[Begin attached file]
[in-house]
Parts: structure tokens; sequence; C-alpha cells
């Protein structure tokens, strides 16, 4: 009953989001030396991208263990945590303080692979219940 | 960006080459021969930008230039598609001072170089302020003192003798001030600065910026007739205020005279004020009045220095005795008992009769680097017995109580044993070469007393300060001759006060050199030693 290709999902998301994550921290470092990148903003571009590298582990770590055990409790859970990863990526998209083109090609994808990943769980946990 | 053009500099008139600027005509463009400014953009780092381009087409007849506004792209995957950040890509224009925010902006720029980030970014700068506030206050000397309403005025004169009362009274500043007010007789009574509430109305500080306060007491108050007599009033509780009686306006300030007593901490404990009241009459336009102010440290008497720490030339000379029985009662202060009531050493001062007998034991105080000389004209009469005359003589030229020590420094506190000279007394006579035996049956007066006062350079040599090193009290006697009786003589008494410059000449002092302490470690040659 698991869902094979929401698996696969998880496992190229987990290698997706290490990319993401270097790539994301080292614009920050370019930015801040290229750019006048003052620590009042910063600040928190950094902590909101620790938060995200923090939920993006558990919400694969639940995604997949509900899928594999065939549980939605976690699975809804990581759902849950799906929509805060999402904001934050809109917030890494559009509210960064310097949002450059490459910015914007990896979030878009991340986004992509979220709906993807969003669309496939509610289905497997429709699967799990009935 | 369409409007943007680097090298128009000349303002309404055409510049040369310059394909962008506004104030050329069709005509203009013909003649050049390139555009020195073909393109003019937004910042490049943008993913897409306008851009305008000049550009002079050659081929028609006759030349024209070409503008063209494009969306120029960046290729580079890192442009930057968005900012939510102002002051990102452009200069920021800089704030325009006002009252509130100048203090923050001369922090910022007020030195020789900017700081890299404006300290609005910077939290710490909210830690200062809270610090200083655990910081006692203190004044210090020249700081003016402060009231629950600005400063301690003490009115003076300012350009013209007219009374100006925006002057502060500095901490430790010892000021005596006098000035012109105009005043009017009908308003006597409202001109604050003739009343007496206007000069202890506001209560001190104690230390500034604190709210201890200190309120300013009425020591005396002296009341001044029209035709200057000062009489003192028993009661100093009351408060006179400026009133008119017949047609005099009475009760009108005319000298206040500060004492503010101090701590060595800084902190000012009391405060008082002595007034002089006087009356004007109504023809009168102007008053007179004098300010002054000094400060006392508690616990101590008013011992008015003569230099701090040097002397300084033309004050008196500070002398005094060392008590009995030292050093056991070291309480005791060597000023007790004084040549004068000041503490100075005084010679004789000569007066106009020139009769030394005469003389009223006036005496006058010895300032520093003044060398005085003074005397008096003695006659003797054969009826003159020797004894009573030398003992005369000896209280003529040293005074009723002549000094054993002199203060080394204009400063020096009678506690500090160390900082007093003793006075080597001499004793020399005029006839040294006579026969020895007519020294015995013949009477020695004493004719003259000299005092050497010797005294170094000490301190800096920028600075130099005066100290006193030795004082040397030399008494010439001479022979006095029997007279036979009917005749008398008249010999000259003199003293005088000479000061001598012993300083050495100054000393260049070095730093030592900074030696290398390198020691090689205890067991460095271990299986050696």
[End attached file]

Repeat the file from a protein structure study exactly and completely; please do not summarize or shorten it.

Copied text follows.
[in-house]
Parts: structure tokens; sequence; C-alpha cells
């Protein structure tokens, strides 16, 4: 009953989001030396991208263990945590303080692979219940 | 960006080459021969930008230039598609001072170089302020003192003798001030600065910026007739205020005279004020009045220095005795008992009769680097017995109580044993070469007393300060001759006060050199030693 290709999902998301994550921290470092990148903003571009590298582990770590055990409790859970990863990526998209083109090609994808990943769980946990 | 053009500099008139600027005509463009400014953009780092381009087409007849506004792209995957950040890509224009925010902006720029980030970014700068506030206050000397309403005025004169009362009274500043007010007789009574509430109305500080306060007491108050007599009033509780009686306006300030007593901490404990009241009459336009102010440290008497720490030339000379029985009662202060009531050493001062007998034991105080000389004209009469005359003589030229020590420094506190000279007394006579035996049956007066006062350079040599090193009290006697009786003589008494410059000449002092302490470690040659 698991869902094979929401698996696969998880496992190229987990290698997706290490990319993401270097790539994301080292614009920050370019930015801040290229750019006048003052620590009042910063600040928190950094902590909101620790938060995200923090939920993006558990919400694969639940995604997949509900899928594999065939549980939605976690699975809804990581759902849950799906929509805060999402904001934050809109917030890494559009509210960064310097949002450059490459910015914007990896979030878009991340986004992509979220709906993807969003669309496939509610289905497997429709699967799990009935 | 369409409007943007680097090298128009000349303002309404055409510049040369310059394909962008506004104030050329069709005509203009013909003649050049390139555009020195073909393109003019937004910042490049943008993913897409306008851009305008000049550009002079050659081929028609006759030349024209070409503008063209494009969306120029960046290729580079890192442009930057968005900012939510102002002051990102452009200069920021800089704030325009006002009252509130100048203090923050001369922090910022007020030195020789900017700081890299404006300290609005910077939290710490909210830690200062809270610090200083655990910081006692203190004044210090020249700081003016402060009231629950600005400063301690003490009115003076300012350009013209007219009374100006925006002057502060500095901490430790010892000021005596006098000035012109105009005043009017009908308003006597409202001109604050003739009343007496206007000069202890506001209560001190104690230390500034604190709210201890200190309120300013009425020591005396002296009341001044029209035709200057000062009489003192028993009661100093009351408060006179400026009133008119017949047609005099009475009760009108005319000298206040500060004492503010101090701590060595800084902190000012009391405060008082002595007034002089006087009356004007109504023809009168102007008053007179004098300010002054000094400060006392508690616990101590008013011992008015003569230099701090040097002397300084033309004050008196500070002398005094060392008590009995030292050093056991070291309480005791060597000023007790004084040549004068000041503490100075005084010679004789000569007066106009020139009769030394005469003389009223006036005496006058010895300032520093003044060398005085003074005397008096003695006659003797054969009826003159020797004894009573030398003992005369000896209280003529040293005074009723002549000094054993002199203060080394204009400063020096009678506690500090160390900082007093003793006075080597001499004793020399005029006839040294006579026969020895007519020294015995013949009477020695004493004719003259000299005092050497010797005294170094000490301190800096920028600075130099005066100290006193030795004082040397030399008494010439001479022979006095029997007279036979009917005749008398008249010999000259003199003293005088000479000061001598012993300083050495100054000393260049070095730093030592900074030696290398390198020691090689205890067991460095271990299986050696």